Extended Data Fig. 4 Signatures of stabilizing selection on gene expression detected from regulatory DNA across natural populations.

a, Expression-altering alleles in the CDC36 promoter are attributed primarily to altered UPC2 binding. Transcription factor interaction strength26 (expression attributable to each transcription factor) difference between the high and low alleles (each point is a transcription factor) for each of two low expression alleles (allele 1: x axis; allele 2: y axis). Each low-expressing allele is compared to the high-expression allele with the most similar sequence (across all promoter sequences analysed from the 1,011 strains; \({e}_{{\rm{TF}},{A}_{high}}-{e}_{{\rm{TF}},{A}_{low}}\)). b, Distribution of ECC (y axis, calculated from 1,011 S. cerevisiae genomes, top left) for S. cerevisiae genes whose orthologues have divergent (blue) or conserved (purple) expression (within Saccharomyces (left, n = 4,191), Ascomycota (middle, n = 4,910), or mammals (right, n = 199) (as determined by cross species RNA-seq, top right). P values: two-sided Wilcoxon rank-sum test. Midline: median; boxes: interquartile range; whiskers: 5th and 95th percentile range. c, Determination of expression change threshold for defining a ‘tolerated mutation’ to compute mutational robustness. We used all genes with an ECC consistent with stabilizing selection (ECC > 0; left), calculated the variance in predicted expression across the 1011 yeast strains for each gene, and chose the tolerable mutation threshold, \({\epsilon }\), as two standard deviations of the distribution of the variance (right). ~73% of genes with ECC > 0 had an expression variation lower than \({\epsilon }\). d, Distribution of the effects (magnitude; y axis) of mutations (rank ordered; x axis) on expression for all native regulatory sequences follows a power law with an exponent of 2.252. Shaded regions are equal in area.

Extended Data Fig. 5 Fitness responsivity of a gene as the total variation of its expression-to-fitness relationship FGENE curves.

Expression (x axis) and fitness (y axis) level curves for each select gene, fit from experimental measurements of expression and fitness across promoter variants by Keren et al11. Fitness responsivity calculated as the total variation in each curve is noted above each panel.

Extended Data Fig. 6 Analysis of regulatory evolvability reveals sequence-encoded signatures of expression conservation from solitary sequences.

a, Selection of optimal number of archetypes. Mean-square-reconstruction error (y axis) for reconstructing the evolvability vectors from the embeddings learned by the autoencoder for an increasing number of archetypes (x axis). Red circle: optimal number of archetypes selected as prescribed45 by the ‘elbow method’. b, The archetypal embeddings learned by the autoencoder accurately capture evolvability vectors. Original (y axis) and reconstructed (x axis) expression changes (the values in the evolvability vectors) for each native sequence (none seen by the autoencoder in training). Top left: Pearson’s r and associated two-tailed P values. cf, Evolvability space captures regulatory sequences’ evolutionary properties. Proximity to the malleable archetype (Amalleable) (x axis) and mutational robustness (c, e y axis) or ECC (d, f y axis) for all yeast genes (e, f) or the gene for which fitness responsivity was quantified (c, d). Top right: Spearman’s ρ and associated two-sided P value. ‘L’-shape of relationship in e results from the robust cleft, Amaxima, and Aminima all being distal to Amalleable (left side of plot). g, All native (S288C reference) promoter sequences (points) projected onto the archetypal evolvability space learned from random sequences; coloured by their ECC. Large coloured circles: evolvability archetypes. h, The proximity to the malleable archetype (x axis) and fitness responsivity (y axis) for the 80 genes with measured fitness responsivity. Top right: Spearman’s ρ and associated two-tailed P values. Light blue error band: 95% confidence interval. i, All native (S288C reference) promoter sequences (points) projected on the evolvability space learned from random sequences; coloured by their mean pairwise distance in the archetypal evolvability space between all promoter alleles across the 1,011 yeast isolates for that gene (orthologue evolvability dispersion). Large coloured circles: evolvability archetypes.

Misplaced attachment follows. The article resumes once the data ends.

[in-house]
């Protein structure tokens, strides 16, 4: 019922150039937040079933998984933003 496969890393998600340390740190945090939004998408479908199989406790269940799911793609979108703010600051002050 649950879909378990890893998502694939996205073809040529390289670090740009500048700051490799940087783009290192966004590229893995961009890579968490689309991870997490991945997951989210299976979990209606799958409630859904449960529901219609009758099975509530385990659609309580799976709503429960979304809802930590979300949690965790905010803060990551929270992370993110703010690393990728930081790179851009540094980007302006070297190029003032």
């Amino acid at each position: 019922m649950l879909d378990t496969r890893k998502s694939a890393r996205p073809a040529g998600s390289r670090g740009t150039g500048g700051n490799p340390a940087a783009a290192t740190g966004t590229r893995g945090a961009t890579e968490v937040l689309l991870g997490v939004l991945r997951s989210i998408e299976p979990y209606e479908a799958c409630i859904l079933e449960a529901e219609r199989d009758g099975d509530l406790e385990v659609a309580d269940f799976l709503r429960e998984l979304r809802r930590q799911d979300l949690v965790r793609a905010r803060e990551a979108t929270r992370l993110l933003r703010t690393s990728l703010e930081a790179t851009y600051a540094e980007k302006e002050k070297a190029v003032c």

Extended Data Fig. 7 Visualizing promoter fitness landscapes in sequence space.

Visualizing the fitness landscapes for the promoters of HXT3 (a), ADH1 (b), GCN4 (c), RPL3 (d), FBA1 (e), TUB3 (f), URA3 (in defined medium) (g), URA3 (in complex medium + 5FOA) (h). 1,000 promoter sequences represented by their evolvability vectors projected onto the 2D archetypal evolvability space and coloured by their associated fitness as reflected by their predicted growth rate relative to wild type (colour, Methods), estimated by first mapping sequences to expression with our model and then expression to fitness as measured and estimated previously11.

Extended Data Fig. 8 In silico mutagenesis of malleable and robust promoters.

SSWM trajectories for (a) DBP7, a malleable promoter, and (b) UTH1, a robust promoter. Each subplot shows the in silico mutagenesis effects for how expression level (colour) changes when mutating each position (x axis) to each of the four bases (y axis) of each sequence (subplots) in the trajectories. The DNA sequence is indicated above each wild-type subplot (indicated with ‘WT’ at left). Arrows indicate the mutations selected at each step, which always correspond to the mutation of maximal effect; increasing expression goes up the figure from wild type and decreasing expression goes down. Part of the malleability of the DBP7 promoter results from an intermediate-affinity Rap1p-binding site (grey bar). The first mutations in increasing- and decreasing-expression trajectories either increase or decrease (respectively) the affinity of this site. The UTH1 promoter changes gradually in expression and evolves proximal repressor binding sites to dampen expression (grey bars).

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Vaishnav, E.D., de Boer, C.G., Molinet, J. et al. The evolution, evolvability and engineering of gene regulatory DNA. Nature 603, 455–463 (2022). https://doi.org/10.1038/s41586-022-04506-6